Over 5.6 million students were taking at least one online course during the fall 2009 term; an increase of nearly one million students over the number reported the previous year.
The twenty-one percent growth rate for online enrollments far exceeds the less than two percent growth of the overall higher education student population.
Nearly thirty percent of higher education students now take at least one course online
Three-quarters of institutions report that the economic downturn has increased demand for online courses and programs.
According to the same report, most of that growth comes from existing programs so far, rather than new ones. But the writing is on the wall—online degree programs are only going to get more popular in the near future (and though I won’t deal as much with this part of the prompt, it seems digital literacy will prove an important part of this equation). There are active—and at times heated—debates about whether such programs faithfully replicate the experience of in-person teaching—or whether they should.
But, to return to the topic at hand, what does this mean for universities as information providers in the community? There are people who study and know far more about the notions of place and space than I do—I’ll let them educate us all, should they choose to grace the comment thread here with their wisdom. But as online education increases in its influence and relevance, it’s worth asking whether we might see an attendant delocalization of higher education. When the students the university instructs—and in some cases, the instructors it hires to teach them—are scattered across the country and the globe, does the university remain (let alone increase its role as) an institution rooted in the local community.
I’ve greatly overstated all of this, of course. The physical student bodies and the brick-and-mortar campuses of universities are not about to dissolve overnight—or perhaps ever for that matter. And as recent dust-ups over online education, such as the one at the University of Toledo demonstrate, online education isn’t likely to be the 800-pound gorilla at very many campuses in the near future. But when I think about my research on national (i.e., not local) news organizations or look around at the research many of my colleagues in central New York are doing and teaching about—on Internet governance forums in Brussels, public health campaigns in Florida, mobile phone usage in Jakarta, or risk communication in Washington State—it’s clear that there’s no convenient or simple dichotomy to be drawn between placeless online degree programs and locally oriented, in-person education. I have no prescriptions or insightful prognostications, but it seems to me that as the world becomes ever more interconnected, universities are just as—if not more—likely to become less focused on the brick-and-mortar communities around them.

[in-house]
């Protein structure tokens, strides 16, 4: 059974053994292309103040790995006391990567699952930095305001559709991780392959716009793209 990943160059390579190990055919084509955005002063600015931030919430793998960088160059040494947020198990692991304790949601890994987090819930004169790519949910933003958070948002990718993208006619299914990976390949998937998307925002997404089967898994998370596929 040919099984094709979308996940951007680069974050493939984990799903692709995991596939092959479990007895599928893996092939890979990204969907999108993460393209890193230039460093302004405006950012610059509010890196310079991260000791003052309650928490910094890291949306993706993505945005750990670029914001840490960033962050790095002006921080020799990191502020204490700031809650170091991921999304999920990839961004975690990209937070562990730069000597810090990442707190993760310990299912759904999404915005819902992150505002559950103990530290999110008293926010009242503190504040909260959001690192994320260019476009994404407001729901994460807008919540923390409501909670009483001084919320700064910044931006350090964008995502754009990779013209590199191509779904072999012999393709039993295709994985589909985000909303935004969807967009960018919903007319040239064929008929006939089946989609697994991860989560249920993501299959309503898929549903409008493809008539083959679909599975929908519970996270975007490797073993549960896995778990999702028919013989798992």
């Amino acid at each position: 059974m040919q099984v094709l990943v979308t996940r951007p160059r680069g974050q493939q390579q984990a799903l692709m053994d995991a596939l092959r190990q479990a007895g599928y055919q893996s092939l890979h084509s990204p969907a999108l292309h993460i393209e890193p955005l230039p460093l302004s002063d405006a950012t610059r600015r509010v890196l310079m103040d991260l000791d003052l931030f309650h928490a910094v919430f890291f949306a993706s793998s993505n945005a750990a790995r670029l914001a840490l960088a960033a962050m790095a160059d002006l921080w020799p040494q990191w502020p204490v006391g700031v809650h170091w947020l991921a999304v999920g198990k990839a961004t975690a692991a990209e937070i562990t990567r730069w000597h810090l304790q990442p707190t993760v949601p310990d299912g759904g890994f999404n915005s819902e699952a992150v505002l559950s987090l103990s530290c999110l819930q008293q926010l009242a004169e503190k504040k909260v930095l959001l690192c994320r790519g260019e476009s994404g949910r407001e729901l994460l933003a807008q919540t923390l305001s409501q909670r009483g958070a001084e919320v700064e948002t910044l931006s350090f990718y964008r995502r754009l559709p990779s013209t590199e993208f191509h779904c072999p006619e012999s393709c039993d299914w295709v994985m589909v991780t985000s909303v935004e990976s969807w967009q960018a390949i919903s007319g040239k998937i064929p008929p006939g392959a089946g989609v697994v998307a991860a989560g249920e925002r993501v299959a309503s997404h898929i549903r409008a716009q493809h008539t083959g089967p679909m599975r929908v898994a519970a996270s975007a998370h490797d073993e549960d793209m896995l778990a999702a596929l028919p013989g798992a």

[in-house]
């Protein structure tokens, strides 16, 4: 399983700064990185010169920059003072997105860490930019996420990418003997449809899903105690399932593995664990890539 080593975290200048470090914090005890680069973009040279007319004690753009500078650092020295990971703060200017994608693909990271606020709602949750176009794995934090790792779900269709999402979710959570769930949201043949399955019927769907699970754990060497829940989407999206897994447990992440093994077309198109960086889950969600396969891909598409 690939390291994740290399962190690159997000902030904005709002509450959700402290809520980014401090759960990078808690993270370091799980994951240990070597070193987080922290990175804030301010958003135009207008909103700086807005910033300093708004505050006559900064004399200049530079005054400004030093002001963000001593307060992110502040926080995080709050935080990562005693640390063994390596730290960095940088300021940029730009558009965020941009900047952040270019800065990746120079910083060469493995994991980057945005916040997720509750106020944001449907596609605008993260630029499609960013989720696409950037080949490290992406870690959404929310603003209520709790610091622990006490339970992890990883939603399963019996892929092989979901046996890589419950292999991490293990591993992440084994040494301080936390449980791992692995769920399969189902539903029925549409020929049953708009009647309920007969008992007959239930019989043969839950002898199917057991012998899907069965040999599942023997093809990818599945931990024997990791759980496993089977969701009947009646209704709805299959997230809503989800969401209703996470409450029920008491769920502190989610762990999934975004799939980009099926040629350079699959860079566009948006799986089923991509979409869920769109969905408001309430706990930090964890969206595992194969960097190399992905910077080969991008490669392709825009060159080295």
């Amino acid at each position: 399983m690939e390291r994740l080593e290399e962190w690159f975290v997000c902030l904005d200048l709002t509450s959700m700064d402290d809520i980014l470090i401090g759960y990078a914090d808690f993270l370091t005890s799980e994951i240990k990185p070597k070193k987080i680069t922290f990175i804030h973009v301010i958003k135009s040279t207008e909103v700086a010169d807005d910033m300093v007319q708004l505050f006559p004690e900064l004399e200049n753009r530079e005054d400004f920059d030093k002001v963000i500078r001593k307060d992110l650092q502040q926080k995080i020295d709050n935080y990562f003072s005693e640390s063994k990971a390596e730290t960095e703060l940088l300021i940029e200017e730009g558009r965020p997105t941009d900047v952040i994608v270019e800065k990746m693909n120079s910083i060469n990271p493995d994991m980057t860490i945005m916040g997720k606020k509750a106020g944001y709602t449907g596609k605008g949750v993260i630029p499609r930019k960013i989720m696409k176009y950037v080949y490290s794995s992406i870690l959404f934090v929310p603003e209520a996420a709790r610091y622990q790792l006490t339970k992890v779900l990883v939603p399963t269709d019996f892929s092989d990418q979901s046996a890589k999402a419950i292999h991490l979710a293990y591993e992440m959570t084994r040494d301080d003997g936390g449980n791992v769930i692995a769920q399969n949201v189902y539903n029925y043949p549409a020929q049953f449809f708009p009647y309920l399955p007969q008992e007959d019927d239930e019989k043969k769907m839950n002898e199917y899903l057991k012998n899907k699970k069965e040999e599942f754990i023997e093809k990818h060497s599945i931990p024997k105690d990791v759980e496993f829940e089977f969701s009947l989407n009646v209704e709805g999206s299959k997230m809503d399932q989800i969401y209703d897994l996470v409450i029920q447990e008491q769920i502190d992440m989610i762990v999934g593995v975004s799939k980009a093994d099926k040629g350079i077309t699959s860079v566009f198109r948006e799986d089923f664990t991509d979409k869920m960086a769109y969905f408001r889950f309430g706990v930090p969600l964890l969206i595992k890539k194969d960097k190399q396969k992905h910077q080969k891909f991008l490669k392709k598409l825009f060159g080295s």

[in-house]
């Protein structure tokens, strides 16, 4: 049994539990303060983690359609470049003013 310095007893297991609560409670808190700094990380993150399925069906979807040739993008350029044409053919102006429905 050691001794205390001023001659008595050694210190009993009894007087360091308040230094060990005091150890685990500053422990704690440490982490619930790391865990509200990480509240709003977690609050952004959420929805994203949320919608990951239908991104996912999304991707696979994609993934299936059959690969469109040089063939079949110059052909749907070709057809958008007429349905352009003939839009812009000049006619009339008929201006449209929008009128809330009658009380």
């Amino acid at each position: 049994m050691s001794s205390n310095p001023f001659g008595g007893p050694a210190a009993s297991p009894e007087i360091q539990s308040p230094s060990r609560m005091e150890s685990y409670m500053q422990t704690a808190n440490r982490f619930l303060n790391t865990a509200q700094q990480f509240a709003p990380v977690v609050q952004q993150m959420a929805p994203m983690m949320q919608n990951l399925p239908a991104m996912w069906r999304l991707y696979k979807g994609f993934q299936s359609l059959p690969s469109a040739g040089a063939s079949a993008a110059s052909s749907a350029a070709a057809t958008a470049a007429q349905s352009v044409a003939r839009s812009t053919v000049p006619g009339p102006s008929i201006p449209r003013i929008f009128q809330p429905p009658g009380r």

Thanks for reading and bearing with what might have seemed like a tangent. I know many of the other bloggers will probably focus on the more straightforward topic of universities-as-news-reporters. But I’ve been thinking quite a bit about online education of late, as it will be one piece of my new job, and this seemed like a good place to think aloud.